Understandably, being media literate is important. By now, most understand that the news we watch, the blogs we read, and even the personal social networks that we interact with all come from sources that have their own intentions and agendas.
However, what I don’t think we as a people can either expect or accept is that officials from our health departments run disinformation campaigns. Health communication is not political, it is not biased, and its only intent or agenda should be to do the least damage to the greatest amount of people. Frankly, any failure to tell nothing but the 100% truth about health-related matters to the entirety of the American people should be punishable. Yet as of now, the best we have is here, where Twitter is being praised for having removed a tweet containing a completely false statement from the coronavirus task force advisor to the president, Scott Atlas. Are twitter guidelines our new checks and balances?
The first issue here is that factually, the tweet was incorrect.
Unfortunately, a careless tweet like this doesn’t need to be proven correct before it gets sent out for the whole world to read. These false claims not only get likes and retweets, but they spread into many smaller communities that push the same message to their members. The original tweet will go on to have snowball affects that we won’t even know the dangers of yet. Confirmation bias will cause the people of this country to go on continuing to believe false information everywhere they look.
Secondly, the gaslighting is real. It’s one danger to tweet a lie regarding American’s health, but it’s ludicrous to lie to the American people that steps are being taken while simultaneously denouncing them.
In addition to the removed tweet, many others from Atlas contradicted themselves as well as overall messages from health experts. First, towards the end of March, he put out a tweet comparing the US’s yearly deaths of the flu (roughly 40,000) to the current COVID-19 deaths (201) in a way to “prove” its lack of severity. Over here in reality, where we don’t claim omnipotent knowledge of diseases we personally haven’t studied, just over half a year has gone by and the death toll has surpassed 1 million worldwide. As of today, the tune has obviously changed – significantly, but not in any way that can admit fault. Today Atlas wrote “POTUS and I have always stressed all appropriate mitigation measures to save lives—incl social distancing, extra hygiene, and mask wearing when one cannot social distance.” This comes just days after saying masks do not work.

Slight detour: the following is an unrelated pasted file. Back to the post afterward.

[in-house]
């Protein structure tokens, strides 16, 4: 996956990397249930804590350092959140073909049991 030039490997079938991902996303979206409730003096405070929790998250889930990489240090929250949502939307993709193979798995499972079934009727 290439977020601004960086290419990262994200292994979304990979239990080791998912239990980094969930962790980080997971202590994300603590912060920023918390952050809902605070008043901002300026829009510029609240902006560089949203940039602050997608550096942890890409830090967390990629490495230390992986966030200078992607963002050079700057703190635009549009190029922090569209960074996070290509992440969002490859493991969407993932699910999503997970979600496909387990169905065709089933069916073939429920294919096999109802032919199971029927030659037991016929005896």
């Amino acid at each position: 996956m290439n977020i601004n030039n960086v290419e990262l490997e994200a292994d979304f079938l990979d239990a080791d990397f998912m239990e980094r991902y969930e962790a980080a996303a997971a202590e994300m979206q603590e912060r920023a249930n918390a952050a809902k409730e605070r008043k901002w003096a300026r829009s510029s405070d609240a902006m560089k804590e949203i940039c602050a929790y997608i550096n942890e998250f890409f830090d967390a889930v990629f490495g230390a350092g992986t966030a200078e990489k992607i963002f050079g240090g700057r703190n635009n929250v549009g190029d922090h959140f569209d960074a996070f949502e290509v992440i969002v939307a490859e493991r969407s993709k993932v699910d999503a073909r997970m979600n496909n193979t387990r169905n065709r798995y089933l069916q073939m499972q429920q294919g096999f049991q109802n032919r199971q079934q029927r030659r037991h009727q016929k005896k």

Words cannot express how weird it feels to be told appropriate measures have been taken just 2 days after tweeting “Masks work? NO,” to his over 60,000 followers.
Lastly, a health communication expert would never imply partial solutions without examining consequence. In a tweet today, Atlas pushed the administration’s “strategy” of protecting seniors and opening all school and work. Saying you’ll protect seniors (how noble), regardless of how aggressively you aim to do so is an empty promise considering there are 1) many other populations whom are seriously vulnerable, 2) the elderly and other vulnerable populations often live with others that would then be going out to work and school and unable to avoid bringing the virus home, and 3) these populations need money to survive. Are we paying them to stay home? If not, your promises are as baseless as having a job consulting on a global pandemic when you’re a neuroradiologist.